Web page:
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Home Publications Blogs Beat the Press Bad News for Greece and Us

Bad News for Greece and Us

Thursday, 07 April 2011 04:33

Folks in Greece are being taught Keynesian economics by people who don't believe in it. It seems that when you strangle your economy, budget deficits rise. Greece's shrinking economy is leading to larger deficits (less growth means lower taxes and more transfer payments for things like unemployment insurance) and a rise in its debt to GDP ratio (when GDP falls, the debt to GDP ratio rises).

The news is that the austerity being imposed by the EU and the IMF is making Greece's debt situation worse, not better, just as all of us Keynesian types predicted. While the Greek experience should be a warning against going down the austerity path in the United States, due to the incompetence of the U.S. media it will be taken as a further warning of the need to act on the budget deficit quickly.

This is sort of like pointing to the medical problems of a person suffering from anorexia as evidence of the urgent need to lose weight. That makes no sense, unless you are involved in the national debate over economic policy.  

Comments (15)Add Comment
Incompetence of the Media
written by union member, April 07, 2011 5:58
Incompetent NPR warned this morning of the urgency for austerity or we face becoming like Portugal.
NPR on the U.S. and Portugal
written by Dean, April 07, 2011 6:33
Thanks Union Member,

I missed that one, I must have been out walking the dogs. I am going to pretend that I didn't see your note (arghhhhhhh!).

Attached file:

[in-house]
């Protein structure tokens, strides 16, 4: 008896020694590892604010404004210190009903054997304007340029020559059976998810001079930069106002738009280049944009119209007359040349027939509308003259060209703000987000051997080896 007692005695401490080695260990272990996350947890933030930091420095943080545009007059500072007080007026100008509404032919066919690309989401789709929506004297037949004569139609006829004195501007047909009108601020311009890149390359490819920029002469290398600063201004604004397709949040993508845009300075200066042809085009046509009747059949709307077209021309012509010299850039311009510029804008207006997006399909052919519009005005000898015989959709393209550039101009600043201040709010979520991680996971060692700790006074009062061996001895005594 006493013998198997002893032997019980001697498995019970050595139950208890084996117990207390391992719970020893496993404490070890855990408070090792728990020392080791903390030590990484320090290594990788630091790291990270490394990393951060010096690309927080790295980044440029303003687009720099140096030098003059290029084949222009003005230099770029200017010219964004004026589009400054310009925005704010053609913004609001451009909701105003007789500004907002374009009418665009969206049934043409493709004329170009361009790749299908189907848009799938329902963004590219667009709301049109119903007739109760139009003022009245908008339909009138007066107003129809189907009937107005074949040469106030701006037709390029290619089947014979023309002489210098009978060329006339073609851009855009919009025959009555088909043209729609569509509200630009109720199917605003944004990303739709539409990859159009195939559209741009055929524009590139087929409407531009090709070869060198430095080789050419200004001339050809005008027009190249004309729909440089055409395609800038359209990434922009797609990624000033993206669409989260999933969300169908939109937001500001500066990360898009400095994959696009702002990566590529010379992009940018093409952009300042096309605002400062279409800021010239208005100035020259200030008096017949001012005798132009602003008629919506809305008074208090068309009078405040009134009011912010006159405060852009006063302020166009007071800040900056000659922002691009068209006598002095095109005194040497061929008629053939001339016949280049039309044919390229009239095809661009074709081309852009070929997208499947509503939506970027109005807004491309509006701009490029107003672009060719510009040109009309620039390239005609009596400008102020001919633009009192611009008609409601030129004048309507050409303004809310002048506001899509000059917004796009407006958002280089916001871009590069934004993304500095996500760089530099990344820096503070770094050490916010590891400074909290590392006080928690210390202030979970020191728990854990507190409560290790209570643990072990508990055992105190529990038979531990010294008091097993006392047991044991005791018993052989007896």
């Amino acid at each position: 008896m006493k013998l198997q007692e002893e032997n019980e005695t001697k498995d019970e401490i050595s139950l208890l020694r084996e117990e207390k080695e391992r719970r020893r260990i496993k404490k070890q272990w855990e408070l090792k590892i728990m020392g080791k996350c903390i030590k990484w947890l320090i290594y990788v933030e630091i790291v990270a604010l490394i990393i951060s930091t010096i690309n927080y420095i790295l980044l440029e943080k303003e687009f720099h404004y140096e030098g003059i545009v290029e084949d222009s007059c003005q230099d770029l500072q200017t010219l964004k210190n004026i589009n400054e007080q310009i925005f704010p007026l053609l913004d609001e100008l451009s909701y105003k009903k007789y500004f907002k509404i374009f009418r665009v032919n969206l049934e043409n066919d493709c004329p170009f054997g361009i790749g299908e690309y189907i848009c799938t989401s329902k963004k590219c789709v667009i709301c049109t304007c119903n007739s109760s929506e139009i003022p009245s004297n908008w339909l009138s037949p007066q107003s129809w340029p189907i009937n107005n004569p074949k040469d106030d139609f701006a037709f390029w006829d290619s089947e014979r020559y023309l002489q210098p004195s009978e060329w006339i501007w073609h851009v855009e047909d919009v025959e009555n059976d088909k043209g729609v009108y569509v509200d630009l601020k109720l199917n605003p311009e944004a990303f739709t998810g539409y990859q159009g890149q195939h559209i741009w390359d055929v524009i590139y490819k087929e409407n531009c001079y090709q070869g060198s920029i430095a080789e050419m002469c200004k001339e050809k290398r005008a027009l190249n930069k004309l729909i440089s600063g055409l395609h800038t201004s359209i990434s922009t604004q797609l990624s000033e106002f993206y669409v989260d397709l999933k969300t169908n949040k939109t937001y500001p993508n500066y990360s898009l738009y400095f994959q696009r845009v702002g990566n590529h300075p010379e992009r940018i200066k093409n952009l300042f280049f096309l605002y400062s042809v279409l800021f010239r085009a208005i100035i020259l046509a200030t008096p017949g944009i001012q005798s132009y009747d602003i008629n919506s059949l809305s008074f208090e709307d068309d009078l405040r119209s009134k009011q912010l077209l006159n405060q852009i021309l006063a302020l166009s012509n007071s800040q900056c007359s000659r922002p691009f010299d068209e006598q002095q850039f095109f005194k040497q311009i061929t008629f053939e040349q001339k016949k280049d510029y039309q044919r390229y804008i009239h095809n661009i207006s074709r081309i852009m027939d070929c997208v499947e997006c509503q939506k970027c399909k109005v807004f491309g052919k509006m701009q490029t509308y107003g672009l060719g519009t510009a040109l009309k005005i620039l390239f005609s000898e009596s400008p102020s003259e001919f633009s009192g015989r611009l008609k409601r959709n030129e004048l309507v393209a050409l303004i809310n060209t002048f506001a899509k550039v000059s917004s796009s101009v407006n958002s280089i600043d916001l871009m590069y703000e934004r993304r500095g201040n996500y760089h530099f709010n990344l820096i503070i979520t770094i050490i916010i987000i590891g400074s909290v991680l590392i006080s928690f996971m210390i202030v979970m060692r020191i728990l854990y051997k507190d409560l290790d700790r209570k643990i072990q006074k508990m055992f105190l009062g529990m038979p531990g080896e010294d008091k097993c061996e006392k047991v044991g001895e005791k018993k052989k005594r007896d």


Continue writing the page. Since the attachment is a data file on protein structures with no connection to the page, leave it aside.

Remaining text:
written by izzatzo, April 07, 2011 7:36
Austerity benefits are a no-brainer. Any economist knows for example that cars get better gas mileage by slowing down which increases the distance range between fuel refills.

The obvious path to economic recovery is to reduce speed limits to 5 miles per hour which increases supply side efficiency so much that all destinations are reached with no refills at all.
written by Mark, April 07, 2011 8:43
I am afraid that I don't listen to NPR any longer. I am just exhausted from listening to incomplete, misleading reports about things that I know about.

My spouse points out that NPR is better than other mainstream media. I think that's true, but where most sentient folks realize that most radio news is a joke, NPR is still perceived as complete and accurate. That's what drives me crazy.
written by Breukelen, April 07, 2011 8:53
"While the Greek experience should be a warning against going down the austerity path in the United States, due to the incompetence of the U.S. media it will be taken as a further warning of the need to act on the budget deficit quickly."


What the media reflect is their concentrated ownership in a society with concentrated wealth, whose wealthy are committed to pushing Free Market fundamentalism, an economic ideology that's helped increase concentration, i.e., a massive upward redistribution of wealth and power.

The threat of plutocracy, not incompetence, is what needs to be highlighted and challenged.
NPR's Value
written by Colin, April 07, 2011 1:00
Union member's comment highlights something important. As many (by many I mean right-wingers) believe NPR is a leftist news-source, a warning from NPR urging austerity shows that they obviously report news and opinion from both sides of the spectrum. Beware the news source that only expresses one side of an argument. I would rather a news source provide two points of view with which a listener can compare and contrast than that news source present one opinion/view as undisputed fact. If only we had an educated populace that enjoyed critically listening to debate...